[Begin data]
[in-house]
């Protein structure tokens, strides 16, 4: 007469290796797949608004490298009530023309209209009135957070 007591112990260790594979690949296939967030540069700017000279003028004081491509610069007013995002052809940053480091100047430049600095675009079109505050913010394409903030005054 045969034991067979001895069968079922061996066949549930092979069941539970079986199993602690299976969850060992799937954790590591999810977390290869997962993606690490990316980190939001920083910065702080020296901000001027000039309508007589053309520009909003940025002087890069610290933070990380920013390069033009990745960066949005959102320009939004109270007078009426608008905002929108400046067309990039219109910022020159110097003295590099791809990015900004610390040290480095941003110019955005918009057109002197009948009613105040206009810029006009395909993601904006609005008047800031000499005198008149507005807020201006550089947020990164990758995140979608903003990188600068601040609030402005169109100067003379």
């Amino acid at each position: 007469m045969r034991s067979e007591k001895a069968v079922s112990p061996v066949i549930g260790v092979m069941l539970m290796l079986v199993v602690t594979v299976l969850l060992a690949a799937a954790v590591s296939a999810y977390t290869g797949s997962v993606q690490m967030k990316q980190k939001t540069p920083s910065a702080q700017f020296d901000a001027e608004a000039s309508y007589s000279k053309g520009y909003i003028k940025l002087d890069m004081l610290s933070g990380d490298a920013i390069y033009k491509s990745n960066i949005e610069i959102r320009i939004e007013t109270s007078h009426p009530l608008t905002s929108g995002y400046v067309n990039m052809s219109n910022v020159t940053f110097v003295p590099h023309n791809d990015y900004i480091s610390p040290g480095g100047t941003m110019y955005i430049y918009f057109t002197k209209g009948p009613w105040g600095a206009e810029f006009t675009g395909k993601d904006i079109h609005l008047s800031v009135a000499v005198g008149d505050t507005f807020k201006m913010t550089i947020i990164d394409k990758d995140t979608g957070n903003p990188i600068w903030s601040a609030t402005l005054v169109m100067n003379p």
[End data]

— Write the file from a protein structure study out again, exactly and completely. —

[in-house]
């Protein structure tokens, strides 16, 4: 007469290796797949608004490298009530023309209209009135957070 007591112990260790594979690949296939967030540069700017000279003028004081491509610069007013995002052809940053480091100047430049600095675009079109505050913010394409903030005054 045969034991067979001895069968079922061996066949549930092979069941539970079986199993602690299976969850060992799937954790590591999810977390290869997962993606690490990316980190939001920083910065702080020296901000001027000039309508007589053309520009909003940025002087890069610290933070990380920013390069033009990745960066949005959102320009939004109270007078009426608008905002929108400046067309990039219109910022020159110097003295590099791809990015900004610390040290480095941003110019955005918009057109002197009948009613105040206009810029006009395909993601904006609005008047800031000499005198008149507005807020201006550089947020990164990758995140979608903003990188600068601040609030402005169109100067003379």
């Amino acid at each position: 007469m045969r034991s067979e007591k001895a069968v079922s112990p061996v066949i549930g260790v092979m069941l539970m290796l079986v199993v602690t594979v299976l969850l060992a690949a799937a954790v590591s296939a999810y977390t290869g797949s997962v993606q690490m967030k990316q980190k939001t540069p920083s910065a702080q700017f020296d901000a001027e608004a000039s309508y007589s000279k053309g520009y909003i003028k940025l002087d890069m004081l610290s933070g990380d490298a920013i390069y033009k491509s990745n960066i949005e610069i959102r320009i939004e007013t109270s007078h009426p009530l608008t905002s929108g995002y400046v067309n990039m052809s219109n910022v020159t940053f110097v003295p590099h023309n791809d990015y900004i480091s610390p040290g480095g100047t941003m110019y955005i430049y918009f057109t002197k209209g009948p009613w105040g600095a206009e810029f006009t675009g395909k993601d904006i079109h609005l008047s800031v009135a000499v005198g008149d505050t507005f807020k201006m913010t550089i947020i990164d394409k990758d995140t979608g957070n903003p990188i600068w903030s601040a609030t402005l005054v169109m100067n003379p």